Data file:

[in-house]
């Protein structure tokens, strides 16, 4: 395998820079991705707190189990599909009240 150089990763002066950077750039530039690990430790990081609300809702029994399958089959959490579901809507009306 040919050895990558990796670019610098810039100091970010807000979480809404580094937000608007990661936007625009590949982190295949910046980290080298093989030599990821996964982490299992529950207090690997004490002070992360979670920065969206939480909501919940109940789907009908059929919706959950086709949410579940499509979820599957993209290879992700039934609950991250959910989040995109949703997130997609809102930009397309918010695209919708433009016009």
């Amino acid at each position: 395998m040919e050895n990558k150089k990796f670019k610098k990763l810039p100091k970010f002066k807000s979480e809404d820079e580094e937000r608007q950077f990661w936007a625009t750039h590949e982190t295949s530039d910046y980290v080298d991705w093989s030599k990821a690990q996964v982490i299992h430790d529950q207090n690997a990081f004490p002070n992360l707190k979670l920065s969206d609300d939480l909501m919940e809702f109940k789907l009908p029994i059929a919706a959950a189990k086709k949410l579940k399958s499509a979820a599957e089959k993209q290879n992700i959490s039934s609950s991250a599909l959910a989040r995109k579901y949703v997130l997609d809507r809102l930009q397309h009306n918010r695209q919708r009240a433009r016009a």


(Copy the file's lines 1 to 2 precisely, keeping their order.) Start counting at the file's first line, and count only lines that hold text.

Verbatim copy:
[in-house]
């Protein structure tokens, strides 16, 4: 395998820079991705707190189990599909009240 150089990763002066950077750039530039690990430790990081609300809702029994399958089959959490579901809507009306 040919050895990558990796670019610098810039100091970010807000979480809404580094937000608007990661936007625009590949982190295949910046980290080298093989030599990821996964982490299992529950207090690997004490002070992360979670920065969206939480909501919940109940789907009908059929919706959950086709949410579940499509979820599957993209290879992700039934609950991250959910989040995109949703997130997609809102930009397309918010695209919708433009016009």